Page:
\2/ Renan (Les Apôtres, Germ. ed., pp. 297 f.; cp. Les Évangiles, p. 158) thinks that Christianity must have at first been slow to take any hold of Egypt, and refers for proof of this to the scanty intercourse maintained by the Alexandrian and the Palestinian Jews(!), as well as to the fact that the Judaism of Egypt "developed to a certain extent along its own lines: it had Philo and the Therapeutæ, and that was all its Christianity." He also believes that the Egyptian religion, as it then existed, afforded no favorable basis for Christianity(!). But it is very doubtful whether the scanty notices of Christianity in Egypt prior to 180 C.E. justify us in holding that Christianity was really weak and scanty. Even supposing that a long interval elapsed during which it was comparatively small, we would not be in a position, I think, to offer any explanation of the fact.

\3/ So that we also know next to nothing of the relations between the powerful Judaism of Egypt and of Alexandria and the development of the church. It is more than a conjecture, however, that a larger number of Jews were converted to Christianity in the Nile valley than anywhere else; for (1) the inner development of Judaism never approximated so closely to a universal religion as it did in Alexandria, and (2) we know that the gospel according to the Hebrews circulated in a Greek version in Egypt during the second century -- which implies the existence of an original Jewish Christianity (details below). We cannot, of course, appeal to Jerome (de Vir. Ill. 8.: "Alexandriae prima ecclesia adhuc iudaizans").

\4/ Cp. also the recently discovered "Sayings of Jesus" among the papyri [= Gospel of Thomas].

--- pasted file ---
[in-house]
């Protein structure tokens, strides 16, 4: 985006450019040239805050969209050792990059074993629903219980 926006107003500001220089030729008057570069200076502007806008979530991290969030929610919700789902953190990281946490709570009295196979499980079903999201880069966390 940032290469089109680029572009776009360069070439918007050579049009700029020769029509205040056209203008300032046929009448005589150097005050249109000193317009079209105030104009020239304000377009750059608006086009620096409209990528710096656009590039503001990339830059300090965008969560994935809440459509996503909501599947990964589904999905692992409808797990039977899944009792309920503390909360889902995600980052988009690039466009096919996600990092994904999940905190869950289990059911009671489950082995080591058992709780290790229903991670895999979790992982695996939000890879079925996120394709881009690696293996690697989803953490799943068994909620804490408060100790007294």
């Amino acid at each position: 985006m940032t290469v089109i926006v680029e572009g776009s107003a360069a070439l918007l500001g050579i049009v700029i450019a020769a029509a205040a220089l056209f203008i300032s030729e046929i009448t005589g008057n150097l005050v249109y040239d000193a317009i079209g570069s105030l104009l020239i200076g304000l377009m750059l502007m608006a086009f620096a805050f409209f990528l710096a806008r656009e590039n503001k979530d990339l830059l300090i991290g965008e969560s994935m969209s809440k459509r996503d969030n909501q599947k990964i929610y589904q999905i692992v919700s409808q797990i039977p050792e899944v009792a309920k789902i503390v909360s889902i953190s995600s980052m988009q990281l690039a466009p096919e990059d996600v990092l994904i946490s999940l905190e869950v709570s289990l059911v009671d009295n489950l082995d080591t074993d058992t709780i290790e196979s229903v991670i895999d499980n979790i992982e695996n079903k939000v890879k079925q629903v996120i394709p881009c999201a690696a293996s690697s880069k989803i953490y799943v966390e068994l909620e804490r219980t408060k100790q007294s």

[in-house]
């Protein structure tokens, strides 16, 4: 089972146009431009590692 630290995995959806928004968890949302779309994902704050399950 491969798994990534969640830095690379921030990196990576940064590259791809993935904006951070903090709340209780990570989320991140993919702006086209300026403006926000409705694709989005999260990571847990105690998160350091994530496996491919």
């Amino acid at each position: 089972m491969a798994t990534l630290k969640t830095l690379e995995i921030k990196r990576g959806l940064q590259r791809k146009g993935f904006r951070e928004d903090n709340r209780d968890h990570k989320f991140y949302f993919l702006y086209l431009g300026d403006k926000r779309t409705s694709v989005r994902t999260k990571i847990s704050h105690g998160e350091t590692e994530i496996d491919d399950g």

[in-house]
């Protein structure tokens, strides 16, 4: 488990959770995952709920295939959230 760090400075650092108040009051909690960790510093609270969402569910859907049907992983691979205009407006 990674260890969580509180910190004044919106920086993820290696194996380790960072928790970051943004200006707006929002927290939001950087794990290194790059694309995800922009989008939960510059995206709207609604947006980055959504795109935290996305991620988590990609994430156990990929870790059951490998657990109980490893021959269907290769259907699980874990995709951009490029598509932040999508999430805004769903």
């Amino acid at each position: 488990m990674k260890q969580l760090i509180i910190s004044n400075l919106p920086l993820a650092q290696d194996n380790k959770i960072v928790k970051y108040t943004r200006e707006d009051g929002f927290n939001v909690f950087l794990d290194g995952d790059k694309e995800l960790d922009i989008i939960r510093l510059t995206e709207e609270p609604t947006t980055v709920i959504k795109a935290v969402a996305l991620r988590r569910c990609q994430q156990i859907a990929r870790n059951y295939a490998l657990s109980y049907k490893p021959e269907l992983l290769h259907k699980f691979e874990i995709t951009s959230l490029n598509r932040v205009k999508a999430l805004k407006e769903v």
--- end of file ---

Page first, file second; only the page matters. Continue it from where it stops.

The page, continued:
The following items sum up all our knowledge of the Alexandrian or Egyptian church previous to Demetrius.\5/ [[160]] (1) There was a local gospel, described by Clement of Alexandria and others as "the gospel according to the Egyptians"  (εὐαγγέλιον κατ' Αἰγυπτίους), but orthodox Christians had already dropped it from use by the end of the second century. The heretical asceticism and Modalism which characterize it throw a peculiar light upon the idiosyncrasies of early Egyptian Christianity. Originally it was not used merely by actually heretical parties, who retained it ever afterwards, but also by Egyptian Christians in general, as is plain from Clement's position, and still more so from its very title. For the latter either implies that the book was originally used by the Gentile Christians of Egypt as distinguished from the local Jewish Christians who read the εὐαγγέλιον καθ' Ἑβραίους in an Aramaic or Greek version,\6/ or else it implies a contrast between κατ' Αἰγυπτίους and κατ' Ἀλεξάνδρειαν. In this event, the gospel would be the book of the provincials in contradistinction to the Alexandrians.\7/ (2) The heretic Basilides labored in Egypt. Of him Epiphanius writes as follows (Hœr. 24.1): [[161]] ἐν τῇ τῶν Αἰγυπτίων χώρᾳ στειλάμενος τὴν πορείαν ἐκεῖσε τὰς διατριβὰς ἐποιεῖτο, εἶτα ἔρχεται\8/ εἰς τὰ μέρη τοῦ Προσωπίτου καὶ Ἀθριβίτου, οὐ μὴν ἀλλὰ καὶ περὶ τὸν Σαΐτην [καὶ Ἀλεξάνδρειαν] καὶ Ἀλεξανδρειοπολίτην χῶρον ἤτοι νομόν. (νομὸν γὰρ οἱ Αἰγύπτιοί φασι τὴν ἑκάστης πόλεως περιοικίδα ἤτοι περίχωρον ("After spending some time in Egypt, he went to the districts of Prosopitis and Athribis, not but that he also visited the district or nome of Sais and Alexandria and Alexandreiopolis. For the Egyptians give the name of 'nome' to the environments or suburbs of a city"). (3) Another Egyptian, who probably began his work in Egypt, was Valentinus. Epiphanius (31.2), who declares that none of the early heretics mentioned his birthplace, writes that only one piece of information, and that of doubtful weight, was extant regarding this Egyptian: ἔφασαν γὰρ αὐτόν τινες γεγενῆσθαι Φρεβωνίτην [Φαρβαιθίτην] τῆς Αἰγύπτου Παραλιώτην, ἐν Ἀλεξανδρείᾳ δὲ πεπαιδεῦσθαι τὴν τῶν Ἑλλήνων παιδείαν ("Some said he was born at Phrebonitis [or Pharbæthus] in Egypt, and educated after the Greek fashion in Alexandria"); cp. also 31.7:  Ἐποιήσατο δὲ οὗτος τὸ κήρυγμα καὶ ἐν Αἰγύπτῳ ὅθεν δὴ καὶ ὡς λείψανα ἐχίδνης ὀστέων ἔτι ἐν Αἰγύπτῳ περιλείπεται τούτου ἡ σπορά, ἔν τε τῷ Ἀθριβίτῃ καὶ Προσωπίτῃ καὶ Ἀρσινοΐτῃ καὶ Θηβαΐδι καὶ τοῖς κάτω μέρεσι τῆς Παραλίας καὶ Ἀλεξανδρειοπολίτῃ ("He also preached in Egypt. And one result is that his brood still survives in that country, like the remains of a viper's bones, in Athribis and Prosopitis, and Arsinoites, and Thebais, and the lower regions of the coast, and Alexandreiopolis").\9/ This is confirmed by the author of the Muratorian Canon, who says that Valentinus was born at Arsinoë; but the meaning of the phrase is not quite certain. (4) Justin (Apol. 1.29.) relates how an Alexandrian Christian had recently applied to the proconsul Felix for permission to be castrated, in order to refute the bitter calumnies levelled against Christians; he was refused. The popular fury [[162]] had evidently been whetted against Christians in Egypt also by means of calumnies. (5) From the Palestinian document of 190 C.E., mentioned by Eusebius (H.E. 5.25), we learn that the Palestinian church had exchanged letters, for a larger or shorter period, with the church of Alexandria in reference to the celebration of Easter on the same date. (6) According to the extant fragments of an Armenian epistle, Irenæus wrote once to an Alexandrian Christian (Harvey's Opp. Iren. 2.456). (7) Eusebius introduces with a φασίν ("they say") the statement (which may be referred back to the opening of the third century) that Mark the disciple of the apostles preached the gospel in Egypt and founded "churches first of all at Alexandria, itself" (ἐκκλησίας τε πρῶτον ἐπ' αὐτῆς Ἀλεξανδρείας, H.E. 2.16). We have no means of checking this statement.\10/ But the expression "churches" (so all MSS) is very singular. Alexandria was evidently a sort of province. (8) An Alexandrian list (originally extant, so far as we know, in the Chronicle of Africanus, and therefore dating at the latest from the reign of Elagabalus) gives the bishops of Alexandria from Mark downwards; but unluckily it is quite fictitious, and hardly anything is to be learned from its contents\11/ (cp. my Chronol. 1. pp. 124 f., 202 f.). Such is the sum total of our knowledge regarding the history of early Christianity in Egypt!